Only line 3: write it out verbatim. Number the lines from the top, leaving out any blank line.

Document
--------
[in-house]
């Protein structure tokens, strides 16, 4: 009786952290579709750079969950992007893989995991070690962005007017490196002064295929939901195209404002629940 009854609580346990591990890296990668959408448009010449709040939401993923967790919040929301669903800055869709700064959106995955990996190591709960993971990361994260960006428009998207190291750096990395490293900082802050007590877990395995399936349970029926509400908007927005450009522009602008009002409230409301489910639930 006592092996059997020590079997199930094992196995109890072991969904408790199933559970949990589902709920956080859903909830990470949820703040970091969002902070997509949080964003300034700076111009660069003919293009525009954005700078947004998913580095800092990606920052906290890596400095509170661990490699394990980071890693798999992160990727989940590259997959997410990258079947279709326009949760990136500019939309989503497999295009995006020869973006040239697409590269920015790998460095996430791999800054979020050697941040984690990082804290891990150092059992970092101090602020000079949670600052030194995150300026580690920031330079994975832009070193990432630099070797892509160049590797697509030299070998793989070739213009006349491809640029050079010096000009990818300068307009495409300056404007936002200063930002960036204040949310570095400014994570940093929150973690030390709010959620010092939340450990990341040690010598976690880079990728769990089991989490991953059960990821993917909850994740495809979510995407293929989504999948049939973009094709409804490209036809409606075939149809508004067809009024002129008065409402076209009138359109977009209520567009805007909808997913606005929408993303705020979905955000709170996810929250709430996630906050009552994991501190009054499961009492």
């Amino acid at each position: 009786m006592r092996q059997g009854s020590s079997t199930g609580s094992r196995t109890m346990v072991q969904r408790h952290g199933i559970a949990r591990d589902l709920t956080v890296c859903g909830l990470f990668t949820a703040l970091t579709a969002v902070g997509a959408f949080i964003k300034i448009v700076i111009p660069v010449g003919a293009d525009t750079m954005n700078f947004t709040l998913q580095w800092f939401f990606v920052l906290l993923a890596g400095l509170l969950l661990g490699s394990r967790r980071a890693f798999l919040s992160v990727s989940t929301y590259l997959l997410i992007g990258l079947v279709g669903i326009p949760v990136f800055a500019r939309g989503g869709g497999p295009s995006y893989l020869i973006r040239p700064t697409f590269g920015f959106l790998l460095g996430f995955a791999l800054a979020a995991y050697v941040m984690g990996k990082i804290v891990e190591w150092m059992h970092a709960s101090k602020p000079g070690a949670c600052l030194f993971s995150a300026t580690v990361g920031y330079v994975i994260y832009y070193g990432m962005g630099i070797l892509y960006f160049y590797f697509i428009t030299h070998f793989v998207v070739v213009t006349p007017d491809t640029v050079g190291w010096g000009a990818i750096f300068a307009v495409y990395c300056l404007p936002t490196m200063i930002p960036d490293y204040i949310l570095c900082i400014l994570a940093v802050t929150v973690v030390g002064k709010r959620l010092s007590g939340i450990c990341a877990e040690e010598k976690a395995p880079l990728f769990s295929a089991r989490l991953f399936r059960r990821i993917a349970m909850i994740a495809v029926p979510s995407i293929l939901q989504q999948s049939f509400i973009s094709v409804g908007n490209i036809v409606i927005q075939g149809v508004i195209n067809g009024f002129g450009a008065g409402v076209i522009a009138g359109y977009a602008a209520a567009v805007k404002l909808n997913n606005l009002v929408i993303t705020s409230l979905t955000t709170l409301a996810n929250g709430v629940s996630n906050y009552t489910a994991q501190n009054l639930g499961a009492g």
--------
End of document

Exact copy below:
């Amino acid at each position: 009786m006592r092996q059997g009854s020590s079997t199930g609580s094992r196995t109890m346990v072991q969904r408790h952290g199933i559970a949990r591990d589902l709920t956080v890296c859903g909830l990470f990668t949820a703040l970091t579709a969002v902070g997509a959408f949080i964003k300034i448009v700076i111009p660069v010449g003919a293009d525009t750079m954005n700078f947004t709040l998913q580095w800092f939401f990606v920052l906290l993923a890596g400095l509170l969950l661990g490699s394990r967790r980071a890693f798999l919040s992160v990727s989940t929301y590259l997959l997410i992007g990258l079947v279709g669903i326009p949760v990136f800055a500019r939309g989503g869709g497999p295009s995006y893989l020869i973006r040239p700064t697409f590269g920015f959106l790998l460095g996430f995955a791999l800054a979020a995991y050697v941040m984690g990996k990082i804290v891990e190591w150092m059992h970092a709960s101090k602020p000079g070690a949670c600052l030194f993971s995150a300026t580690v990361g920031y330079v994975i994260y832009y070193g990432m962005g630099i070797l892509y960006f160049y590797f697509i428009t030299h070998f793989v998207v070739v213009t006349p007017d491809t640029v050079g190291w010096g000009a990818i750096f300068a307009v495409y990395c300056l404007p936002t490196m200063i930002p960036d490293y204040i949310l570095c900082i400014l994570a940093v802050t929150v973690v030390g002064k709010r959620l010092s007590g939340i450990c990341a877990e040690e010598k976690a395995p880079l990728f769990s295929a089991r989490l991953f399936r059960r990821i993917a349970m909850i994740a495809v029926p979510s995407i293929l939901q989504q999948s049939f509400i973009s094709v409804g908007n490209i036809v409606i927005q075939g149809v508004i195209n067809g009024f002129g450009a008065g409402v076209i522009a009138g359109y977009a602008a209520a567009v805007k404002l909808n997913n606005l009002v929408i993303t705020s409230l979905t955000t709170l409301a996810n929250g709430v629940s996630n906050y009552t489910a994991q501190n009054l639930g499961a009492g």